Unlike the House bill, the Senate version postpones implementation of the new 20 percent rate until 2019. That is a stupid idea that could well cause businesses to postpone investment and hiring for a year. The White House doesn’t like it; neither do investors. We hope the Senate ditches that one.

Both the House and Senate versions adopt the so-called territorial system for taxing corporate income earned overseas, correcting our near-unique and problematic approach. Both, with minor differences, also set up a reasonable method for encouraging repatriation of cash that has been stockpiled abroad; that is a good thing. 

Individuals will mostly pay taxes at a lower rate, and many will benefit from the doubling of the standard deduction. It is baffling that the Senate version insists on seven brackets while the House bill manages to converge on four. Lawmakers should replay videos of President Trump’s tax reform promises; the crowds went wild for simplicity.

It is also cheering that the House provided an amendment that countered criticism (from the National Federation of Independent Businesses, among others) that small business owners were left behind in their original bill. To provide a lift to only our largest corporations, and not to entrepreneurs, would be foolish.

Which bring us to a criticism lodged by James Stewart in an op-ed published in the New York Times. Stewart observes that the tax bills favor the investor class at the expense of people with high incomes “generated primarily by their own labor or services."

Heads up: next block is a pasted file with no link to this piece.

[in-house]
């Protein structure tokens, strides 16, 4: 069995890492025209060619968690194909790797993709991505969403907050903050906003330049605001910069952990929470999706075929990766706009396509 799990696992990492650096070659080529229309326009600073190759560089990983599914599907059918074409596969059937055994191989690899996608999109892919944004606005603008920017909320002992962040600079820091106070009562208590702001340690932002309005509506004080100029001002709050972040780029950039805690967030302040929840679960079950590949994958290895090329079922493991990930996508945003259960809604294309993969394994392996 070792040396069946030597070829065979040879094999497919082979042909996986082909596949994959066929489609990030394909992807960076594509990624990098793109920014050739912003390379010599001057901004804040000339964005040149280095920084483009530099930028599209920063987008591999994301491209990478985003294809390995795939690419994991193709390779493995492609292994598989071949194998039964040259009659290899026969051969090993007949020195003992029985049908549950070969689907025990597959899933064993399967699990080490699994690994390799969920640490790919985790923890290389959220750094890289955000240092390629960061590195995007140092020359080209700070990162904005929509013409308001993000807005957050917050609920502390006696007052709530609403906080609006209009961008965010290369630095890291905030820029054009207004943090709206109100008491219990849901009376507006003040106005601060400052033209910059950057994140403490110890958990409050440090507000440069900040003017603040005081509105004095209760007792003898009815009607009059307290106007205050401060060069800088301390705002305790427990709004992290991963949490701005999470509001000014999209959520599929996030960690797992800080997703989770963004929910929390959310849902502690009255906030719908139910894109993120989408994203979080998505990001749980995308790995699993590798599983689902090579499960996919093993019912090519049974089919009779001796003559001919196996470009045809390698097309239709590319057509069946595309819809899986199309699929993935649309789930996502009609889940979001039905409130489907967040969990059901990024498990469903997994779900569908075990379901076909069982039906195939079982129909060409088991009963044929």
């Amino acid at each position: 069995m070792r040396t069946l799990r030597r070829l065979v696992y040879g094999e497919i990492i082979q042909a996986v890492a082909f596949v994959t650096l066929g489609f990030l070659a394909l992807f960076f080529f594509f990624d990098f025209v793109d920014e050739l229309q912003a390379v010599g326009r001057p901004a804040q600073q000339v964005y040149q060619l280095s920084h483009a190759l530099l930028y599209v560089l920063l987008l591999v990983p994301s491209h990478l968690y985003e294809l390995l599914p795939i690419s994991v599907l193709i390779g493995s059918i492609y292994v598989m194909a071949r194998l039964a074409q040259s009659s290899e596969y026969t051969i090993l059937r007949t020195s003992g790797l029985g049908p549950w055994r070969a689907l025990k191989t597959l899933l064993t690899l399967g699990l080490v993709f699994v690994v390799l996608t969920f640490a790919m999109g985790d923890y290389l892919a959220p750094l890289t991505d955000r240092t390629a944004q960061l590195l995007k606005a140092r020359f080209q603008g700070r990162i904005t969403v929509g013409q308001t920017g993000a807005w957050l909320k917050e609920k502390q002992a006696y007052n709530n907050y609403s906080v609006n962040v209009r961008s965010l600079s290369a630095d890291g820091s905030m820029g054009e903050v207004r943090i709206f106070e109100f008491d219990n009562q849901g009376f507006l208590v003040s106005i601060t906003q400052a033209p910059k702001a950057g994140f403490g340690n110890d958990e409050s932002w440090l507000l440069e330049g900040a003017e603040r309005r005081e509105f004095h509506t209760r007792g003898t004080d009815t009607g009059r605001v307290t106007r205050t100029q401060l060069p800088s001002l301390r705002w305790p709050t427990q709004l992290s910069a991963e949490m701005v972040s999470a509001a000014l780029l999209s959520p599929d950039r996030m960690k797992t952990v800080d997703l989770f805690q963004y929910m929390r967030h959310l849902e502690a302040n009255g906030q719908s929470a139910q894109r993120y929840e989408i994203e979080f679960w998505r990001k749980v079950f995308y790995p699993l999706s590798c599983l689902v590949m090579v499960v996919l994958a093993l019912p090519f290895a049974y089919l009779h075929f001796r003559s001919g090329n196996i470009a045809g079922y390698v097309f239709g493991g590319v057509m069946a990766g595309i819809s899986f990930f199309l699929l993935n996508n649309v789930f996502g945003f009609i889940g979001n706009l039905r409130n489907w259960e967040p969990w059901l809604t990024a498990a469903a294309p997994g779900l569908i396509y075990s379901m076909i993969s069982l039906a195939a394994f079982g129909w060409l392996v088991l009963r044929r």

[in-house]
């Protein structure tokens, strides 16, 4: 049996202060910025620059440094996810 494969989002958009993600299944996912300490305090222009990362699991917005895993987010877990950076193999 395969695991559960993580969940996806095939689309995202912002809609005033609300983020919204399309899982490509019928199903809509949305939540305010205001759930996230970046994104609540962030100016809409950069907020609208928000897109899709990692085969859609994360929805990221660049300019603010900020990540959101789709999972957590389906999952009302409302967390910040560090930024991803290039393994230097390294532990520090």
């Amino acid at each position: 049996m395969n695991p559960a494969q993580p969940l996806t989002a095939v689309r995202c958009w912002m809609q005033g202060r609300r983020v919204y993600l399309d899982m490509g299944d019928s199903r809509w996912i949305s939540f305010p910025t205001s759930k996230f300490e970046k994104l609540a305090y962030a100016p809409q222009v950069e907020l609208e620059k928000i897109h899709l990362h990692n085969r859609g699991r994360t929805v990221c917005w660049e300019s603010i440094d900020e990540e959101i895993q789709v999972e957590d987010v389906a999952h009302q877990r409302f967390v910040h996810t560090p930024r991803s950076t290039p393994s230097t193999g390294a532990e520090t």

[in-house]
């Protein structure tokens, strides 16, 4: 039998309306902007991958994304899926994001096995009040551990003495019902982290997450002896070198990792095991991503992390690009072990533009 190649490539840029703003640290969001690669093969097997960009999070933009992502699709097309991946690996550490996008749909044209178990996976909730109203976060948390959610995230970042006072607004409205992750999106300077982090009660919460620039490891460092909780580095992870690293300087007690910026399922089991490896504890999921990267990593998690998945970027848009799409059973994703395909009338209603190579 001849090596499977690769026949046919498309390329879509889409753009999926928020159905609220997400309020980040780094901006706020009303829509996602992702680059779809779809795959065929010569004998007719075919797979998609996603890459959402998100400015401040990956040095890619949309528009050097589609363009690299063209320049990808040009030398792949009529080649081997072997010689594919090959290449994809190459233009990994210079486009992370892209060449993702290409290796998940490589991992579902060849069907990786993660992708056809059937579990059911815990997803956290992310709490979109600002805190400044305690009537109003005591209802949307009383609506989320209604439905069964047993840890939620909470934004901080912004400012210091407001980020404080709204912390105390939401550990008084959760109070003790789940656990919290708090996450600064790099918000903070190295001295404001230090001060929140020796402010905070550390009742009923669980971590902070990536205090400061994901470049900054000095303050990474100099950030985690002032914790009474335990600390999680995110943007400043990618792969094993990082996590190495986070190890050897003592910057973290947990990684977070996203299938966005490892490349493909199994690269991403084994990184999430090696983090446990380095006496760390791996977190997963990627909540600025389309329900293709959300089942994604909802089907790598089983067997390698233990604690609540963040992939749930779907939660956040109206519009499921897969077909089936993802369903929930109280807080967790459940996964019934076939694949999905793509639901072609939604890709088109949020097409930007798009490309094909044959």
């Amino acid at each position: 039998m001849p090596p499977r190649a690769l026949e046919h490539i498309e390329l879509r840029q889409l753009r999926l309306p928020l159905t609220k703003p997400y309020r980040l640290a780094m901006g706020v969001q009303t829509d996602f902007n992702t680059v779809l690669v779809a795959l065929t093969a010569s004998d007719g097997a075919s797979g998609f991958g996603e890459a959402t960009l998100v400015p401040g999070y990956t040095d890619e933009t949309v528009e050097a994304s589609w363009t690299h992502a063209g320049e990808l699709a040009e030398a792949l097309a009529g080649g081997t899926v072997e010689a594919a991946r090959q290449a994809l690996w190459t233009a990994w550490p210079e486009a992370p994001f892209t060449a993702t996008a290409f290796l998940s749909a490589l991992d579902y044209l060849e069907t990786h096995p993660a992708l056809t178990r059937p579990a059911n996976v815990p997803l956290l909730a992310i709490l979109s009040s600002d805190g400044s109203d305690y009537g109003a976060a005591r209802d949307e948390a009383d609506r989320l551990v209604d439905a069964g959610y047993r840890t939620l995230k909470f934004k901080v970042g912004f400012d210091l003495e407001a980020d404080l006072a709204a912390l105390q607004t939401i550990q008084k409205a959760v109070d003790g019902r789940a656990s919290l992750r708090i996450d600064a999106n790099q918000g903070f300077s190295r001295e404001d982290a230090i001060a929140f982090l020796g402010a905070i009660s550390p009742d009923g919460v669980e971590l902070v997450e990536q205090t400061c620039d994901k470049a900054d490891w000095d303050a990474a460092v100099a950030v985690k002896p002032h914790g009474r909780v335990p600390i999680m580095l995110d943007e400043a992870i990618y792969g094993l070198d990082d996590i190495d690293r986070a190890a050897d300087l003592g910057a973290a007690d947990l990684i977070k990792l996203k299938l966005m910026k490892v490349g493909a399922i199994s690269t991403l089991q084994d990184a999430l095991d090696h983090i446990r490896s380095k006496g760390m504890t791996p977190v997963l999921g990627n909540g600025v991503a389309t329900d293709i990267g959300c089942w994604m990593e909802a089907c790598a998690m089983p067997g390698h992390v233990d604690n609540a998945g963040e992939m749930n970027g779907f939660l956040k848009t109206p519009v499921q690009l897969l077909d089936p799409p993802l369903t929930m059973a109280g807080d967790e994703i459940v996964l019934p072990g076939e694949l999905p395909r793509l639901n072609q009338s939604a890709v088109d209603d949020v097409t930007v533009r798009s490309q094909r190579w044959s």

The latter group, and especially those in blue states, stand to see their own taxes rise while people benefiting from the carried interest deduction are unscathed. Most Americans will be unmoved by the plight of anyone in the top tax brackets, but Stewart is right to challenge this seeming inequity. 

As to those blue states, the House will almost surely insist that some state and local taxes continue to be deductible, despite their elimination in the Senate bill. Rep. Kevin BradyKevin Patrick BradyFormer Texas Rep. Sam Johnson dies at 89 On The Money: McConnell: Talking about fifth coronavirus bill 'in next month or so' | Boosted unemployment benefits on the chopping block | Women suffering steeper job losses from COVID-19 Kudlow: 0-per-week boost to unemployment benefits won't 'survive the next round of talks' MORE (R-Texas) said as much over the weekend, and given the large number of blue-state Republicans whose votes are needed in the House, I believe him.

There are miles to go before this tax reform effort is put to bed. The president, as is his wont, continues to roil the waters by tossing in large and unlikely suggestions, such as ditching the ObamaCare mandate. Since the House is hoping to pass their bill this week, that would be like tearing down Trump Tower and rebuilding it overnight: not likely.

Though such suggestions are probably not helpful to the flow of legislation, the president can be forgiven for his impatience. He, along with the country, is optimistic that our tax system will improve; that the progress will bolster business investment and hiring; and that all Americans will be better off.

That is the end goal. The GOP can and must make it happen.

Liz Peek is a former partner of major bracket Wall Street firm Wertheim & Company. For 15 years, she has been a columnist for The Fiscal Times, Fox News, the New York Sun and numerous other organizations.